Category Archives: travel photography

People of Paris #8… Beggars of Notre Dame

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Image by Joyce Meyer

Yes, I did donate to their cause after snapping this photo. Felt like the fair thing to do… scam or not.

People of Paris #6… Parrot and Conversation

The “Lady in Red” puts down her accordion and stops to amuse an equally colorful parrot while the vendor strikes up a conversation.

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Image by Joyce Meyer

Near the steps of Sacre Coeur in Paris, France.

People of Paris #5… Gizzards and Potatoes

Hungry?  Try some chicken gizzards and Noirmoutier potatoes, the “Rolls Royce” of potatoes, named for the French region it is grown. There’s no doubt as to who is in charge of this business found in the Paris Farmers’ Market.

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People of Paris #4… Caricature + GoPro

GoPro video of your own caricature…

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Image by Joyce Meyer

Because you can never have enough pictures of yourself, right?

Artists’ Market in the Montmartre district. Place du Tertre is where the legends of 20th century art used to roam. Now it’s filled with watercolors, portrait sketchers and caricaturists.…

People of Paris #1 …Lady in Red.

Yes, Paris is well know for its cathedrals, museums and the iconic Eiffel Tower.  Interesting, but  the people are what really make this town tick. Thus begins a series of posts showcasing the people found in this fair city… People of Paris.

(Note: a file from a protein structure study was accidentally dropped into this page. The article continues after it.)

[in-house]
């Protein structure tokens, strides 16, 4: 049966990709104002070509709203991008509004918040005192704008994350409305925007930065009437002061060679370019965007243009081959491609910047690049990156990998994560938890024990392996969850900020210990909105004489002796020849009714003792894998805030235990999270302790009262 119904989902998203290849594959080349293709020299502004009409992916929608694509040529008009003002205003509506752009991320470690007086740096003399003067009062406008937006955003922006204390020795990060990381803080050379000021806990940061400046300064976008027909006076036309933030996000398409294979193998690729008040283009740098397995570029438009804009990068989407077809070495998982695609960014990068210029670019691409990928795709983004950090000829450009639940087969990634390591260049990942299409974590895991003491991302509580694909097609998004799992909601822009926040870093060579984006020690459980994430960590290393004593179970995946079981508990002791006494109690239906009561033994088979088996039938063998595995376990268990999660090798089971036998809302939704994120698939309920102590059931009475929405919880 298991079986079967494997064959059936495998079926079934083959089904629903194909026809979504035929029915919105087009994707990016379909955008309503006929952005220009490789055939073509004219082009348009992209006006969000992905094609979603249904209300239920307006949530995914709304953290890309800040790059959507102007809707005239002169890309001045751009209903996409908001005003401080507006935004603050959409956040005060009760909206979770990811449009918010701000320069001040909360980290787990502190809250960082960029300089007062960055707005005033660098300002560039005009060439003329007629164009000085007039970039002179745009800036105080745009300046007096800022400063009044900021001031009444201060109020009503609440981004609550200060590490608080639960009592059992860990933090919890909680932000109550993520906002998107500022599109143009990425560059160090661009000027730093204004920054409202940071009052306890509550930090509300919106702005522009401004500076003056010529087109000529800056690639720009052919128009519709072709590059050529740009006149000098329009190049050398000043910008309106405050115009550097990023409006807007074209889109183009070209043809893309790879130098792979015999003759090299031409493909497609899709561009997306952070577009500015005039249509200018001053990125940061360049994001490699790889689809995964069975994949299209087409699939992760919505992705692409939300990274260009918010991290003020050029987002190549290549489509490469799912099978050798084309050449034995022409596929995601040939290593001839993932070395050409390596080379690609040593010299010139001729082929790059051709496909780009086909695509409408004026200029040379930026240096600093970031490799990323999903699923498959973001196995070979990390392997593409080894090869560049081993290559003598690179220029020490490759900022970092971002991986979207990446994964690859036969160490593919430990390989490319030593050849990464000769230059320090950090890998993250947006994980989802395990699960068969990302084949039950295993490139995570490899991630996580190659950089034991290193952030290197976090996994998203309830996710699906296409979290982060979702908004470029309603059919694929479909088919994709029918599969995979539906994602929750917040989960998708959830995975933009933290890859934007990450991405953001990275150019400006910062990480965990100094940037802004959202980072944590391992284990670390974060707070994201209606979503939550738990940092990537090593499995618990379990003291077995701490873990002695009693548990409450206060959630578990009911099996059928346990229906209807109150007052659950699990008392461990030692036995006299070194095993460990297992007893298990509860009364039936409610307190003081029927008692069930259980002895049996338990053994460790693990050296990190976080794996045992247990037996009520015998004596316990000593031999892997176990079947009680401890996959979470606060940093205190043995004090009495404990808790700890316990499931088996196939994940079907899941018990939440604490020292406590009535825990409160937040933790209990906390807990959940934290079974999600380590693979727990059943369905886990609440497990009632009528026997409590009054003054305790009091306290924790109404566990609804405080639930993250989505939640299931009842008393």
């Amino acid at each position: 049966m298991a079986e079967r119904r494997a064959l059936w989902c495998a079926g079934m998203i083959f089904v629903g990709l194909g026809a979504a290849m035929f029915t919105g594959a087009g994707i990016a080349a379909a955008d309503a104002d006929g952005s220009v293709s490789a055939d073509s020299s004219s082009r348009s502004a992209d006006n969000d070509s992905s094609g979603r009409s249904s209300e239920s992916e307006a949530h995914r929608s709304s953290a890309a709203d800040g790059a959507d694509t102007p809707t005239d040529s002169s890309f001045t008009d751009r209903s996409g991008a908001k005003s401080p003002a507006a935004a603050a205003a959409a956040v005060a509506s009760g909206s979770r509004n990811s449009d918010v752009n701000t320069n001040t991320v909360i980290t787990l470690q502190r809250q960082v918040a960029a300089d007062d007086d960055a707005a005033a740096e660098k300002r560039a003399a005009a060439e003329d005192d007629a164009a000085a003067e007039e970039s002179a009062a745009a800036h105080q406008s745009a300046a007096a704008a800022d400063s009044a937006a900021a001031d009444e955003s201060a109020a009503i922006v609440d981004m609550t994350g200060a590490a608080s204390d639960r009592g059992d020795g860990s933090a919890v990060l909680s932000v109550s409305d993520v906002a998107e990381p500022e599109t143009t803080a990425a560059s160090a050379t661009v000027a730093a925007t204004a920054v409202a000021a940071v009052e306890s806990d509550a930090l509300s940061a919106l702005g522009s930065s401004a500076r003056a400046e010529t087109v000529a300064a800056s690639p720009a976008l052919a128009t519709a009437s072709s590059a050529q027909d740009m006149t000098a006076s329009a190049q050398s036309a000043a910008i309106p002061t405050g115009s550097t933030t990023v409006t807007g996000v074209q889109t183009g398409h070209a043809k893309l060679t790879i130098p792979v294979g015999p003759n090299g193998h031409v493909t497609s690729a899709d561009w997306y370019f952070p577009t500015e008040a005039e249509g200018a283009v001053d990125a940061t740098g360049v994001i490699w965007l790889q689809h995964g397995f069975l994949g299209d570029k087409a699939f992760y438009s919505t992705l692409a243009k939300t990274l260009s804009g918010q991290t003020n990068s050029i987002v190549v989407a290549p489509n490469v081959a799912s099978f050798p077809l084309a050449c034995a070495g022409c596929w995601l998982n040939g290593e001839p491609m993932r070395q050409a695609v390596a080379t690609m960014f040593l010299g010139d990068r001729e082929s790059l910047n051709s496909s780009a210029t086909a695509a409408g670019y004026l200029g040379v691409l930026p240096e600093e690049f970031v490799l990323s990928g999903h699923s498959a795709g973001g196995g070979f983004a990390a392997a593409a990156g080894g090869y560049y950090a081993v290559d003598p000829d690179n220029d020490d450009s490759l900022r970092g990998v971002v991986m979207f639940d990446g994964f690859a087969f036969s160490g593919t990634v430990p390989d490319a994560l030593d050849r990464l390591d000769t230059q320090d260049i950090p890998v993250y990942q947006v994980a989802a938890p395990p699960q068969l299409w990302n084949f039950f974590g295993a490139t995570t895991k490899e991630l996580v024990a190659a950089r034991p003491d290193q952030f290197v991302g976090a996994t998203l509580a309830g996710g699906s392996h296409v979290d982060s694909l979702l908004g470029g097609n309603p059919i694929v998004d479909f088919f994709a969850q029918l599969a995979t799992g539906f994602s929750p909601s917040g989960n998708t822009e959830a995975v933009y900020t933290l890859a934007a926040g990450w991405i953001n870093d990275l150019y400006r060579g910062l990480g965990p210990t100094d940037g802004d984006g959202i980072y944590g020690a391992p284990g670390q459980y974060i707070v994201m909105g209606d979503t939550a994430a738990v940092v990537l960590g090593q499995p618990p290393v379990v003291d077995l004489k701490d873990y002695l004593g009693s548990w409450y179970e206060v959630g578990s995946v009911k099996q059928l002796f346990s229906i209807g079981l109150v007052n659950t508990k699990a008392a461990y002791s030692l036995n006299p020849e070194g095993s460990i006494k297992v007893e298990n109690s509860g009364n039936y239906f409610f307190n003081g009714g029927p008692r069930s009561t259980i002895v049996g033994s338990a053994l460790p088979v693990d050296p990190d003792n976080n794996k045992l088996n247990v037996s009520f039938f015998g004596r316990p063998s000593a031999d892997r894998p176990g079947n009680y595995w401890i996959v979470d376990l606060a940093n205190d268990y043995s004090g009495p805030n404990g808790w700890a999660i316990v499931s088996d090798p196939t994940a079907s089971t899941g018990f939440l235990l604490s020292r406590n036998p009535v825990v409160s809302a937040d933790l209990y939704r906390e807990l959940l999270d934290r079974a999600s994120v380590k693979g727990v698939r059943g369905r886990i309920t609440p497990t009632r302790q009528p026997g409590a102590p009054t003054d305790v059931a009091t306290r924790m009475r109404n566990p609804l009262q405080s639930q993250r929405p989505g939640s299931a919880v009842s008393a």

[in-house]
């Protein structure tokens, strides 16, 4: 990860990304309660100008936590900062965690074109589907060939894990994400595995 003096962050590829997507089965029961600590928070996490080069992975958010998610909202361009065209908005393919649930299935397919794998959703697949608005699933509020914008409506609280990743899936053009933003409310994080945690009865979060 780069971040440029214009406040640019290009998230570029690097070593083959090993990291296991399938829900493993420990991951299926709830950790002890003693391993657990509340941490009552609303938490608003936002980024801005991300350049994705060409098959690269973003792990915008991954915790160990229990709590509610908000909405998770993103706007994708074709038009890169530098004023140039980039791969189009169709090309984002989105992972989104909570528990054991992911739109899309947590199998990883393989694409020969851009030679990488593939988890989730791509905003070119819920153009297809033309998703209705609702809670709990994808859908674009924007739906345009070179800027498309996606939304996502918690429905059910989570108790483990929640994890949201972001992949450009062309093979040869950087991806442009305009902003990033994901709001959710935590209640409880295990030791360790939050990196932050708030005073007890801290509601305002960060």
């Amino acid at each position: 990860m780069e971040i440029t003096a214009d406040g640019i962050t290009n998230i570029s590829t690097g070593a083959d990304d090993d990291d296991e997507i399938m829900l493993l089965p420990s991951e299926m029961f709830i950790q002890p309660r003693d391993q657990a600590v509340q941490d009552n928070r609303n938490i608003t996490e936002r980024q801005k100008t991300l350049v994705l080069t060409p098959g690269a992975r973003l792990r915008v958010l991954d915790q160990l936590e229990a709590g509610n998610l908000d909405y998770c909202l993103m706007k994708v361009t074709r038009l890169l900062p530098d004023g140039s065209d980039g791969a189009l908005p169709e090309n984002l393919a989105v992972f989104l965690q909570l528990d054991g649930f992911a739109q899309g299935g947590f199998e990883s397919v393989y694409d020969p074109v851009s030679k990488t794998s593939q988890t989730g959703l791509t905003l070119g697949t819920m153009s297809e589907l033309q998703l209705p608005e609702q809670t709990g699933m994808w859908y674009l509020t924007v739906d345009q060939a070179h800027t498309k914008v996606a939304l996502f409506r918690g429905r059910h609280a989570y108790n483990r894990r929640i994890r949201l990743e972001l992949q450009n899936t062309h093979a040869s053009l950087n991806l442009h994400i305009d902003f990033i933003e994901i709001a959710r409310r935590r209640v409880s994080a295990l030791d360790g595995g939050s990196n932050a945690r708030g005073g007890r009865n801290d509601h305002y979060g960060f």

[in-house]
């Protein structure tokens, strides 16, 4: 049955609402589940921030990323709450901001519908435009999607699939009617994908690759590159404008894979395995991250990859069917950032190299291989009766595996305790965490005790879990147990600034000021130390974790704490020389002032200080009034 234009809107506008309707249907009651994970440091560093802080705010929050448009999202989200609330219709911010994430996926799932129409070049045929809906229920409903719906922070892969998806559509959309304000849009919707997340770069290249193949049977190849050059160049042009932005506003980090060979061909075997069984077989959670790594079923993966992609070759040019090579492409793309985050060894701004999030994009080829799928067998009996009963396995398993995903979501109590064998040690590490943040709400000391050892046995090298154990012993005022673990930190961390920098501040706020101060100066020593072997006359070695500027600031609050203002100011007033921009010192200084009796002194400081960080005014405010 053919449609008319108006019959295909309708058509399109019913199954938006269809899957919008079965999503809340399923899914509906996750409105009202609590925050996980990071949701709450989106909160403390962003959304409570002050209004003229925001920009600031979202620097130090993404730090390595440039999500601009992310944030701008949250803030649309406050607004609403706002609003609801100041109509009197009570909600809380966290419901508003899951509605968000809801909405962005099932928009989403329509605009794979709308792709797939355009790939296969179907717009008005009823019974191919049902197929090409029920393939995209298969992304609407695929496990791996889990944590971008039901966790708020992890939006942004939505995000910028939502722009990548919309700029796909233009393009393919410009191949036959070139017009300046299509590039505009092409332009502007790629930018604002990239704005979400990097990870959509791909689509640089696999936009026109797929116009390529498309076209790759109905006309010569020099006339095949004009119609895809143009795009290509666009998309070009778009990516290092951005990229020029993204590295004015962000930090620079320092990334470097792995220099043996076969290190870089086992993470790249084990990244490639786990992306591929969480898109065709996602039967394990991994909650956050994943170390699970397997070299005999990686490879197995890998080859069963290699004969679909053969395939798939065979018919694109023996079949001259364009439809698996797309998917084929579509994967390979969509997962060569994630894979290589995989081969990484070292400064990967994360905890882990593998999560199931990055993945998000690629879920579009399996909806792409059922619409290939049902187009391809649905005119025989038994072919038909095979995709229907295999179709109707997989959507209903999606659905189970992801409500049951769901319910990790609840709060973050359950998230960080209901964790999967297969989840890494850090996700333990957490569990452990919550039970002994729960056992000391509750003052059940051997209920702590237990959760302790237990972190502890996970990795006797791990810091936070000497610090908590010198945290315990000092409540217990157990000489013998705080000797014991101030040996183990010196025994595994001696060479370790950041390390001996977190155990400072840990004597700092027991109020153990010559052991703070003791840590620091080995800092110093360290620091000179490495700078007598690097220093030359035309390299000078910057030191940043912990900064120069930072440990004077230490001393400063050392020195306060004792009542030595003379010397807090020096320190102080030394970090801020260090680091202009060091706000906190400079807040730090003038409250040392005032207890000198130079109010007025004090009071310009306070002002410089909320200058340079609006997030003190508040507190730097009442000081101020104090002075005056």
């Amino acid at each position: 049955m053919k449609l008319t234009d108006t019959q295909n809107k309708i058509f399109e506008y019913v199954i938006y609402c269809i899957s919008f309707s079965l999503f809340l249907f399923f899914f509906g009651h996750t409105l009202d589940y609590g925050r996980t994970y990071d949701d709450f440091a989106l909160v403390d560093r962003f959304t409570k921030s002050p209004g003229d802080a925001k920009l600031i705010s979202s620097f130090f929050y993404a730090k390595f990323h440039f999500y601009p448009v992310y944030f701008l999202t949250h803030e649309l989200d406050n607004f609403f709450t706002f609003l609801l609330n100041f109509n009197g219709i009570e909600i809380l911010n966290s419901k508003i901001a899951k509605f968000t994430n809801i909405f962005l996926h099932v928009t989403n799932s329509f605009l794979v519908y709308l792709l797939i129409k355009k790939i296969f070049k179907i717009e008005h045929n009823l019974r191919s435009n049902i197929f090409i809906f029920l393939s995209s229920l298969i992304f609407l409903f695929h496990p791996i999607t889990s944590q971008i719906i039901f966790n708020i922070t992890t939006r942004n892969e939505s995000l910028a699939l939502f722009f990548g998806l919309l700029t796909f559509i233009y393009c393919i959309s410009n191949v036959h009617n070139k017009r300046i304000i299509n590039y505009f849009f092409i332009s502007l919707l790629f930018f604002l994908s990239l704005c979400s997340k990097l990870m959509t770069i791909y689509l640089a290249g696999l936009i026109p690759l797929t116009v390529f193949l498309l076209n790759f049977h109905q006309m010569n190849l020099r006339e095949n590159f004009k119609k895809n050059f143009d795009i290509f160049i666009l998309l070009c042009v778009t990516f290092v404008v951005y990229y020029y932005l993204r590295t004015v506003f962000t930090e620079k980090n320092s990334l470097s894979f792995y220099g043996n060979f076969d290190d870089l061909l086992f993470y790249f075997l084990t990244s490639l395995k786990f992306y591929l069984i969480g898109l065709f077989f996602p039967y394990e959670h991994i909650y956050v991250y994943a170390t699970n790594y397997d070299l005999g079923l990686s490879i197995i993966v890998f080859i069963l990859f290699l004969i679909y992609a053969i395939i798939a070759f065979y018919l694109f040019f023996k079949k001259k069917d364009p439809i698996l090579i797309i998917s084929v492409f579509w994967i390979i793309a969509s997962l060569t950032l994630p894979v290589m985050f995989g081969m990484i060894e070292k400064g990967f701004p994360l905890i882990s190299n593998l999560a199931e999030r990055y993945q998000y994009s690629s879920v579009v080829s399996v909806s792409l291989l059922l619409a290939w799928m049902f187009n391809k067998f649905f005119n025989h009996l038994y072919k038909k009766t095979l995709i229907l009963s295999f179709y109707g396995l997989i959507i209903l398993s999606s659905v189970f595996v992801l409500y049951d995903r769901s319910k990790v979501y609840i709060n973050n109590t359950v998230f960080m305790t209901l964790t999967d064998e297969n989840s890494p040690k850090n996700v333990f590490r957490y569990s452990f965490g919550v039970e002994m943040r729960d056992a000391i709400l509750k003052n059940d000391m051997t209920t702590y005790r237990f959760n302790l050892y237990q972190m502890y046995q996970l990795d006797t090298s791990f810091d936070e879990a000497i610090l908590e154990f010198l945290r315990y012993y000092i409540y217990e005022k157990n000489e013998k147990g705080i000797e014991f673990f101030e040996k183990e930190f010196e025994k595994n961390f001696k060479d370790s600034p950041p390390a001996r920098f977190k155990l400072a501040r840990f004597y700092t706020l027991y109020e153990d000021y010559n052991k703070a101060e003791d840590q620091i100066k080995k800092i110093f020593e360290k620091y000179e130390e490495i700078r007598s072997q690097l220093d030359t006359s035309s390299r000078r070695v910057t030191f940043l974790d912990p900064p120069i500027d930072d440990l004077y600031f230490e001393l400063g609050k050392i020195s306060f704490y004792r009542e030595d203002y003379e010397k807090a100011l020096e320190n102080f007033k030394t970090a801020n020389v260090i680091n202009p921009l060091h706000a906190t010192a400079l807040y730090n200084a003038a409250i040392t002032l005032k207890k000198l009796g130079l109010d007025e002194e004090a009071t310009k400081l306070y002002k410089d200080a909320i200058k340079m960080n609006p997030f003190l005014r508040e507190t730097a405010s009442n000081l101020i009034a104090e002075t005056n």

I hear accordion music while descending the many steps of Sacre Coeur and looking down witness this inventive vendor.Paris-1070974web

Image by Joyce Meyer

Video credit to Elaine Sarantakos, Fabulous Living Coach.

I walk…

Click, click, click… walking sticks

The rhythm of the path and breath

Lost yet found in thought

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Image by Joyce Meyer along the Camino de Santiago between Roncesvalles and Zuburi, Spain.

 

 

 

A Proper Farewell…

A-h-h-h… Farewell to the Love Locks Bridge…

Paris, the city of love, will need to become creative again and find new ways to express affections due to the determination that the Love Locks phenomenon  has caused a degradation of the heritage of Paris, the heavy weight upon the bridge is causing harmful damage and a safety hazard to tourists. The tradition of adding a padlock has been traced to an Italian teen novel titled I Want You published in 2006.     ~USA Today

So, how do you correctly say “goodbye” when in France?

1. Say “au revoir” in any setting. This is the standard French translation of the English “goodbye” and it can be used in both casual and formal settings, with strangers and friends alike.

Pronounce au revere as oh duh-vwar.
LofL-1080154dmv2. Use “salut” informally. You can use salut as a way of saying “bye” when among friends or in other casual settings.

Pronounce salut as sah-loo.

LofL-1080156dmv 3. While adieu is no longer as common as it once was, it can still be used in most contexts as a way of saying farewell.

A rough pronunciation of adieu would be and-joo.

LofL-1080165crThis lonely accordion player will need to find a new location so he can continue to share his cheerful disposition. Bon voyage!

 

How to Say Goodby in French ~ WikiHow